If it makes you feel any better, the author does exactly what you did - referencing his past performance as if it is any indication of his ability to produce future results.

    Any one who thinks you should listen to them because they were right in the past is just as bad as anyone who thinks you shouldn't listen to someone else because they have been wrong in the past - two sides of the same coin of charlatanism.
    Sep 30 07:13 PM | 3 Likes Like |Link to Comment
  • The Upcoming Crash Of Apple And Amazon [View article]
    That's a very unintelligent way of inviting me to prejudice the author based on prior writings instead of focusing on the article here, which you clearly have the inability to do.
    Sep 30 06:22 PM | 2 Likes Like |Link to Comment
  • S&P may have more to worry about than just the U.S. Senate investigating its credit downgrade decision. There's mounting evidence that the ratings agency leaked the pending action to a select group of banks and hedge funds prior to its public announcement, which is a clear violation of SEC rules.  [View news story]
    Whenever there are enough factors to create fog around the market, smart money stirs up the media and shorts the market, profiting from the sell-off and then snatching up what they sold at super low valuations. Meanwhile the idiot retail investor glued to CNBC gets whipsawed.

    The same game that's used to sell wars is what's used to sell stocks. The downgrade was just an excuse of the season. As if any one needed a rating agency to tell us how bad the debt situation is - books have been written about it for years already.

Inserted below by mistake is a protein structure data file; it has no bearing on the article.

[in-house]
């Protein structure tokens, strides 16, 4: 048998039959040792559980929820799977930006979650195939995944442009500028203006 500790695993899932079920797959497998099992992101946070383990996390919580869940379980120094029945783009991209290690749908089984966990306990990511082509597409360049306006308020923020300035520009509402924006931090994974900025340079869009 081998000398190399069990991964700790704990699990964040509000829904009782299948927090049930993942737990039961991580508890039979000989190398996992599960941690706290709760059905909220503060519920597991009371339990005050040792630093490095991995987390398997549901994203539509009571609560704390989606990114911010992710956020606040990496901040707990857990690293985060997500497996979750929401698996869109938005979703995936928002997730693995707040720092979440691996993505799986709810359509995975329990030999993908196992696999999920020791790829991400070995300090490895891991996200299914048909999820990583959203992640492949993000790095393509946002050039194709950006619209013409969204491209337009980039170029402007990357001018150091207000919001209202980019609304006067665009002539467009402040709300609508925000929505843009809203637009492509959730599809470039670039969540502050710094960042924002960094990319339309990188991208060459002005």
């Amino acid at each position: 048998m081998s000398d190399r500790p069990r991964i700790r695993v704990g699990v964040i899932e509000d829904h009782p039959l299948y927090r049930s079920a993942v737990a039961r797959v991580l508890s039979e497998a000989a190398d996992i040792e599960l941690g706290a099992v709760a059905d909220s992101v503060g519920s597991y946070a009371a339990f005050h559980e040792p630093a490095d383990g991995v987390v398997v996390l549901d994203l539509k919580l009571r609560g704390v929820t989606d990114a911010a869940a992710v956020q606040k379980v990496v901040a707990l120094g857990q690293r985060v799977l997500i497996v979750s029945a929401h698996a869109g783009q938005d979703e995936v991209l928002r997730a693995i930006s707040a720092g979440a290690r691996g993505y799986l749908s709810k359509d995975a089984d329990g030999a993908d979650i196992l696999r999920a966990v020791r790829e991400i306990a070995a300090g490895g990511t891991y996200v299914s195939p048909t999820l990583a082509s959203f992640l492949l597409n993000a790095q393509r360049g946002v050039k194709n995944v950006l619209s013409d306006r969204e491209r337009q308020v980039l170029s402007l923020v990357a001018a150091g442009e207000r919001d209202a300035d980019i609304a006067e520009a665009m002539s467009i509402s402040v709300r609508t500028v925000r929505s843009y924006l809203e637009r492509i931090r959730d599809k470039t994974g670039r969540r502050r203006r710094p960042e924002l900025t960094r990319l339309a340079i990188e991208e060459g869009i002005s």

Aug 9 07:06 PM | 2 Likes Like |Link to Comment
  • The bailout rejected, what's next for Cyprus? Open Europe suggests the EU will allow a few days for Cypriot MPs to get their minds right before the ECB thinks about cutting off funding for the country's banks (which would lead to their collapse). Or not. Reuters' Anatole Kaletsky notes the ECB needs two-thirds of its board to cut off ELA funding, and the Germans don't have the votes. "Time to get bullish ... German U-turn ahead!" [View news story]
    I actually heard that first in Cool Hand Luke.
    Mar 19 05:30 PM | 1 Like Like |Link to Comment
  • Facebook: Peak Social Media Stock [View article]
    Thank you for this voice of sanity.
    Jan 22 11:35 AM | 1 Like Like |Link to Comment
  • Already up on the day, crude oil flies higher on a report of an attack and explosion on a Saudi pipeline. WTI crude (USO) +2.3% to $109.48, Brent crude (BNO) +3.7% to $127.20.  [View news story]
    This is what happened http://bit.ly/xjAy3t
    Mar 1 04:30 PM | 1 Like Like |Link to Comment
  • The Truth About Asset Allocation And Active Management [View article]
    Re: 5. As cited in David’s article, asset allocation is a determinant of variability. What you are describing is a completely different activity which is rebalancing. It also presupposes that the only way to rebalance is to sell positions which have grown and buy additional holdings which have underperformed. Nothing could be further than the truth. You can easily rebalance say, an equity allocation, by simply selling equities who’s growth prospects or intrinsic value estimates have altered. In conjunction with a better opportunity in the fixed income side of the portfolio, a rebalancing can occur. There exists much more potential for thoughtful rebalancing than simply selling your winners and buying back a losing asset class. It also presupposes that it was the asset class in general that contributed to the performance and not individual holdings which as stated, can be managed thoughtfully.

    Re: 6. This should be apparent to anyone who has any business investing. However I don’t understand your last sentence regarding deciding how often decisions need to be made. Periodic reviews are a traditional part of asset management, but the portfolio monitoring does not stop there. Active portfolio management entails responding to any developments identified, either by yourself or teams of analysts as time passes with respect to each holding. This is an extremely time consuming task (which is why I state “teams of analysts” who are consulted to get the best of their insight.) The portfolio manager must be ready to respond to these changes and reconcile them with their individual investment theses pertaining to each specific holding. In your portfolio of 25 stocks this is not an activity that occupies three hours after breakfast every day.